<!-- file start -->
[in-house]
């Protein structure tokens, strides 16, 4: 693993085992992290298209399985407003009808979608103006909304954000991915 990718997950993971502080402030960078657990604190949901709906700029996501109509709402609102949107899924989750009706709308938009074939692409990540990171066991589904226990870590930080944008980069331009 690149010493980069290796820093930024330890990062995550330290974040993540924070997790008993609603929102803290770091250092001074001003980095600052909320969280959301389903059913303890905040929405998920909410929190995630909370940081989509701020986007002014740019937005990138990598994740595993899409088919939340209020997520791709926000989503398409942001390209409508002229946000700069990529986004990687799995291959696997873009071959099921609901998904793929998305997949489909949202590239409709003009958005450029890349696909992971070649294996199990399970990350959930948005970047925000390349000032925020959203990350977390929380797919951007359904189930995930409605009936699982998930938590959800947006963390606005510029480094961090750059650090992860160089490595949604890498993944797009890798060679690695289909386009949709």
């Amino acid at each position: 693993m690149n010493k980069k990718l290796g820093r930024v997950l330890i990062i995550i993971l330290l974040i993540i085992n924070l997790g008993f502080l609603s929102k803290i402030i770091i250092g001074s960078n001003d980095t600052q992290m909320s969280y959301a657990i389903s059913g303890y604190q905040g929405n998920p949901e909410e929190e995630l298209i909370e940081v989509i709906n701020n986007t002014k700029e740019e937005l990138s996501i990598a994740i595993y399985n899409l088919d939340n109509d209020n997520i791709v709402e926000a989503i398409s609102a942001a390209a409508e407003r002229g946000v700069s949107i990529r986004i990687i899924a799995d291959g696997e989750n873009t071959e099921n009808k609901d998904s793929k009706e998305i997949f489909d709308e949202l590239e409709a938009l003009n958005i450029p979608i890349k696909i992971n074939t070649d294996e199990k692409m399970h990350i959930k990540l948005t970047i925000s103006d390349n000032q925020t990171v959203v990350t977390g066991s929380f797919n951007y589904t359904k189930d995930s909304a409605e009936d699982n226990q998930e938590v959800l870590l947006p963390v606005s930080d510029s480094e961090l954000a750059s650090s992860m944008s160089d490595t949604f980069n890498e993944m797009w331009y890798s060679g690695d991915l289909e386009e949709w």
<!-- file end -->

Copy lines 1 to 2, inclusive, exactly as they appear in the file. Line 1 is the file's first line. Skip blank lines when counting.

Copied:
[in-house]
């Protein structure tokens, strides 16, 4: 693993085992992290298209399985407003009808979608103006909304954000991915 990718997950993971502080402030960078657990604190949901709906700029996501109509709402609102949107899924989750009706709308938009074939692409990540990171066991589904226990870590930080944008980069331009 690149010493980069290796820093930024330890990062995550330290974040993540924070997790008993609603929102803290770091250092001074001003980095600052909320969280959301389903059913303890905040929405998920909410929190995630909370940081989509701020986007002014740019937005990138990598994740595993899409088919939340209020997520791709926000989503398409942001390209409508002229946000700069990529986004990687799995291959696997873009071959099921609901998904793929998305997949489909949202590239409709003009958005450029890349696909992971070649294996199990399970990350959930948005970047925000390349000032925020959203990350977390929380797919951007359904189930995930409605009936699982998930938590959800947006963390606005510029480094961090750059650090992860160089490595949604890498993944797009890798060679690695289909386009949709």